Mucking about with GameBoy development in C using GBDK 2020

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I’m old enough to remember playing a GameBoy on the school playground, but I’ve not given the retro handheld much thought since then. It was only recently, when I came across the impressive WiFi GameBoy cartridge project from Sebastian Staacks—a project that is well-worth a look if you’re unfamiliar—that I became interested in the GameBoy again.

This led me to GBDK 2020, there’s also a repo for GBTD and GBMB that’s more up to date—a development kit for the GameBoy that enables you to write software for it in C, as opposed to Assembly—which was something that appealed to me tremendously, offering a fun way to cut my teeth on the language, as I’ve so far only got a little C++ under my belt, thanks to tinkering on various Arduino-based projects.

For my first attempt at developing something for the GameBoy, I wanted to keep it as simple as possible – both because GBDK 2020 is brand new to me and my knowledge of C is pretty limited. After no more than a few minutes thought, I figured what could be simpler than recreating my own logo, as a homage to the original GameBoy boot up screen? It certainly beats trying to whip up a working game on my first attempt.

The project in action

As you can see, it’s pretty simple—it scrolls my logo down the screen and stops it in the middle, just like the original GameBoy boot-up screen.

Some basic Gameboy concepts

As should be clear to anyone who read the opening of this article, I’m by no means an expert on any of this— in fact, it’s my first day—I’m just learning the ropes myself, so keep that in mind as I explain a couple of core concepts when it comes to rendering graphics on screen for the GameBoy.

  • Graphics are made up of 8×8 tiles and are displayed on one of three separate layers—the background layer, the window (used for displaying things like lives, scores, etc.), and the sprite layer. The latter is where all the action takes place, and the layer we’ll focus on in this post.
  • Obviously, single 8×8 tiles aren’t much use—so you’ll want to combine these into more complex sprites. Tiles that are combined to great game assets are referred to as “meta-sprites”, which is how I put together the logo graphic seen in the gif at the beginning of this post which shows the project in action.
  • There are several limitations to keep in mind when designing graphics. In the case of this project, the most significant is the limit of number of tiles per line when using the sprite layer, which is 10—something I learnt the hard way, as my original tile map for the logo was made up of 22 tiles, which had to be remade.

Thankfully, for those of us just starting out—the GameBoy has one of the largest homebrew developer communities—meaning everything is incredibly well documented, which makes things much easier than some other retro handheld systems. For more info on how all this works, I’d highly recommend giving Rodrigo Copetti’s Gameboy architecture write-up a read.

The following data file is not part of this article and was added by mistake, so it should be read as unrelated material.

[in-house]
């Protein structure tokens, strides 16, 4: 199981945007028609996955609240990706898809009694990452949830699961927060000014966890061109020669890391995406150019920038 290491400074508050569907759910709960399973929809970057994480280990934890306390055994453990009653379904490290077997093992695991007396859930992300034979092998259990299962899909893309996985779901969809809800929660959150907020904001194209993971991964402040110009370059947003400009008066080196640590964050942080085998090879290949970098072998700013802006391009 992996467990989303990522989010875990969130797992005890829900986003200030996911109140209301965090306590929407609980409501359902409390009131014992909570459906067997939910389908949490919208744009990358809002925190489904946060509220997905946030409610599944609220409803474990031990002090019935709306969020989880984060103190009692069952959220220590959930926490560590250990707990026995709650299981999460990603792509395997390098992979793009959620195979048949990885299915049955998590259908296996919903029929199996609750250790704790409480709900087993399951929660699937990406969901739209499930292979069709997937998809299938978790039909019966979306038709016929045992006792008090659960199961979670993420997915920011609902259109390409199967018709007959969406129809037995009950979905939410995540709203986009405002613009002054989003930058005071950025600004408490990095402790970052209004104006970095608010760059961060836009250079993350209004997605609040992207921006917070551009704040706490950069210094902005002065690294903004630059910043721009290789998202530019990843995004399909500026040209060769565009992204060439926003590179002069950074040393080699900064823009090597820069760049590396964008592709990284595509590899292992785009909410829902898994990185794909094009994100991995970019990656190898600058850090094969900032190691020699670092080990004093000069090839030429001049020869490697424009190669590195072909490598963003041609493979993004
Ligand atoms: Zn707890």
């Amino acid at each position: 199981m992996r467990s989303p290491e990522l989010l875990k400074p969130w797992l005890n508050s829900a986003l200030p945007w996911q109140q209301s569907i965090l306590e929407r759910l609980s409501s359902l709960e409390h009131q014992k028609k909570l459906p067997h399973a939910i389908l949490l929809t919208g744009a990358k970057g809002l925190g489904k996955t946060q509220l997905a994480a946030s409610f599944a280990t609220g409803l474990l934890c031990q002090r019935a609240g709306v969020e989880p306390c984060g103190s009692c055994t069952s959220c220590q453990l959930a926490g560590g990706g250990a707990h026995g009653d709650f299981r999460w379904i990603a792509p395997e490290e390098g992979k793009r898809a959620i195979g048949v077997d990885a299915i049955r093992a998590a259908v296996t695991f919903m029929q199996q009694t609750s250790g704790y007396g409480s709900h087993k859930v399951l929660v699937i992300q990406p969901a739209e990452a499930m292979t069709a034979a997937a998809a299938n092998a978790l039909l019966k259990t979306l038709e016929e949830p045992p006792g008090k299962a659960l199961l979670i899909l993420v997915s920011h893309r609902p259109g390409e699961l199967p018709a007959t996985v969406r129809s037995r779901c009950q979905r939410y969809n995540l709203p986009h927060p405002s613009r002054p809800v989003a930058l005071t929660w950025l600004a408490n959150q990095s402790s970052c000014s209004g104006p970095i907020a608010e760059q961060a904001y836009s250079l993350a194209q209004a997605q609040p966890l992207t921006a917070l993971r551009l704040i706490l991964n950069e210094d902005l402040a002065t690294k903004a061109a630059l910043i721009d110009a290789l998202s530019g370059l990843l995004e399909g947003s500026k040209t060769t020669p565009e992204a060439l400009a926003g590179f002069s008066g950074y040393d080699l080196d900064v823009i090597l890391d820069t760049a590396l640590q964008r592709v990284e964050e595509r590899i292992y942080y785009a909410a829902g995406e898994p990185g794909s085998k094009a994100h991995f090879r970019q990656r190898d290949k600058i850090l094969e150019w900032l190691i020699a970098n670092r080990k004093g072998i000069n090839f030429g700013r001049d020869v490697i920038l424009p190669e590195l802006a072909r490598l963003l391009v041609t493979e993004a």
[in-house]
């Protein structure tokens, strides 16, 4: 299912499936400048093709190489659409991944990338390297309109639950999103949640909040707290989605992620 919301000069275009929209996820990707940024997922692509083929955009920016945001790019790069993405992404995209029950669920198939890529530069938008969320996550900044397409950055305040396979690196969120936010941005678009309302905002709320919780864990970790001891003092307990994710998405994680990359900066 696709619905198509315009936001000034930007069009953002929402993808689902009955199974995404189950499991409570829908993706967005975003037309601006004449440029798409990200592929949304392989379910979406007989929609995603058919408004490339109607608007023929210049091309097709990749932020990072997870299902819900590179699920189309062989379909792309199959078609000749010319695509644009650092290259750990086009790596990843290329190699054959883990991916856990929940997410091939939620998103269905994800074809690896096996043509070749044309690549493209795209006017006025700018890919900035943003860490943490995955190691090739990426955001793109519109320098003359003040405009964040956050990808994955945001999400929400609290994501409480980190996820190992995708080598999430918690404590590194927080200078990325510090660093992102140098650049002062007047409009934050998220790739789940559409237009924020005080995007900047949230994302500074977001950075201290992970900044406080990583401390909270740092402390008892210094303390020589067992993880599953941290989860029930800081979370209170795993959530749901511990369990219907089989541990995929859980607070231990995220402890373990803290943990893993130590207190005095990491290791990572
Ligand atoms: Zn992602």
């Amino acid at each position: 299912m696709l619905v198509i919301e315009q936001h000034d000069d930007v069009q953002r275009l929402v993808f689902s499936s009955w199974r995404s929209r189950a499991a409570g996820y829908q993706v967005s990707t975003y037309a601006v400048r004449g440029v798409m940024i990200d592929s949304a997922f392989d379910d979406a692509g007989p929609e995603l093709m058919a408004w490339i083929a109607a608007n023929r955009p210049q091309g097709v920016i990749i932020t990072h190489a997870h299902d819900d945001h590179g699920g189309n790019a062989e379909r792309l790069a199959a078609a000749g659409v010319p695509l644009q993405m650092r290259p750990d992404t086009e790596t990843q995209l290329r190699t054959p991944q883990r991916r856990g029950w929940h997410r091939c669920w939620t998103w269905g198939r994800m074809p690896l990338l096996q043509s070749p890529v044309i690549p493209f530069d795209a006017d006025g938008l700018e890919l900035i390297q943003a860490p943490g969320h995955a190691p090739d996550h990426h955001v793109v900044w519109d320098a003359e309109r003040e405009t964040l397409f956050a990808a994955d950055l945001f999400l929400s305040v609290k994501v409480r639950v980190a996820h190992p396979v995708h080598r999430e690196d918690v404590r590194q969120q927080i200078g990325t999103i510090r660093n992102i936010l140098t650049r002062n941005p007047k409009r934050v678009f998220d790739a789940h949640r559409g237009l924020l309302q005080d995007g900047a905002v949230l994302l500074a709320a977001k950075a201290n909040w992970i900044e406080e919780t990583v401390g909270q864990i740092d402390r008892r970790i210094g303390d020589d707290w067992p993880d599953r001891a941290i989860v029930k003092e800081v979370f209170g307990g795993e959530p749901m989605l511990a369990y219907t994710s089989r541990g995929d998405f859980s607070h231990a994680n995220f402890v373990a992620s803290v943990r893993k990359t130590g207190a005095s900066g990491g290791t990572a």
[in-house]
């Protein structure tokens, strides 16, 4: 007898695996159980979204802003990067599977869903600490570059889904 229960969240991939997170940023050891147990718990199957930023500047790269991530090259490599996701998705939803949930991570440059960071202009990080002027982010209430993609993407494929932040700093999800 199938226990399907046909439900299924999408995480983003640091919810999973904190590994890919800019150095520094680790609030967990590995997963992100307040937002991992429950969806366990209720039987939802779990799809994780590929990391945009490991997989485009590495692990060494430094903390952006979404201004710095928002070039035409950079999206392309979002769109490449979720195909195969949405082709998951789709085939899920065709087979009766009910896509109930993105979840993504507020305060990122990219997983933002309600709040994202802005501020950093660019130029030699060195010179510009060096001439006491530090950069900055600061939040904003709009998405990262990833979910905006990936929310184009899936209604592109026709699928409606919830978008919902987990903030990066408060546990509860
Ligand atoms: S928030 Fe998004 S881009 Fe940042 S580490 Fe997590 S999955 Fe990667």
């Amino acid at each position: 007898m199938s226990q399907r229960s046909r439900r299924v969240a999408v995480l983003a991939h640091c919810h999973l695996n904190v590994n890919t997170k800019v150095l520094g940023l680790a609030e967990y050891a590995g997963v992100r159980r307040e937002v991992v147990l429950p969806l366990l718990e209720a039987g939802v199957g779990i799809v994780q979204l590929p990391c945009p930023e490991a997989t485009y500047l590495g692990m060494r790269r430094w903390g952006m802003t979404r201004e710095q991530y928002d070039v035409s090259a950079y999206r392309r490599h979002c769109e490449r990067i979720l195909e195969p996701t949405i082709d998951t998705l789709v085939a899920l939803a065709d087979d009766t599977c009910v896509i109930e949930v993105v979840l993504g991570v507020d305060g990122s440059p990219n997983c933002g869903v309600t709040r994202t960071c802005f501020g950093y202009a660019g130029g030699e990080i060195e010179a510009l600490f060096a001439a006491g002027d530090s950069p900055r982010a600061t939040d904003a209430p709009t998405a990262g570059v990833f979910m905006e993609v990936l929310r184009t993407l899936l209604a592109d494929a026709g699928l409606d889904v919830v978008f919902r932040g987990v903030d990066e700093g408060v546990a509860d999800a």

There’s a ton of great content on Youtube about these topics—one such resource is the “Learn how to develop your own GameBoy games” playlist from GamingMonsters. In fact, for this project, Part 9 “Meta-Sprites” of the series was a great help—so if you’re looking to give this a go yourself, that would be an excellent place to start. 

What you’ll need

For the purposes of this post, I’m going to assume that you at least have some programming background, and that you’ve already got an IDE setup and all that good stuff. So we’ll leave that out, and jump straight to specifics for GameBoy development.

GBDK 2020

The first thing you’ll need to do is download and setup GBDK 2020—for everything you need to get it up and running, I suggest heading over to the GBDK 2020 getting started guide, available as part of the projects developer docs.

GameBoy Tile Designer

This is a free program for windows which lets you easily create tile maps for use in your GameBoy games. You can download GameBoy Tile Designer from the project’s website.

A GameBoy Emulator

There are no shortage of GameBoy emulators to take your pick from—I went with BGB, which you can download from their website—but any GameBoy emulator will do.

Creating the graphics

Now that you’re all setup and ready to go, let’s start with creating the graphics you want to display on the GameBoy – in my case, it was my logo. For this, we’re going to use GameBoy Tile Designer as well as Gimp, to setup a reference image to make life easier on ourself. 

The first thing I did was to open Gimp, setup a new canvas measuring 160px x 144px—the same size as the original GameBoy screen—added a grid, and changed the settings of the grid to 8 x 8, reflecting the tile size as mentioned earlier. I’m sure there are better ways to do this, but frankly, I just wanted a quick and dirty reference to help me draw out each of the respective tiles as quick and as easily as possible. It worked for me, but I’d definitely welcome any comments on better ways to get this done.

There are probably easier ways of doing this – let me know in the comments!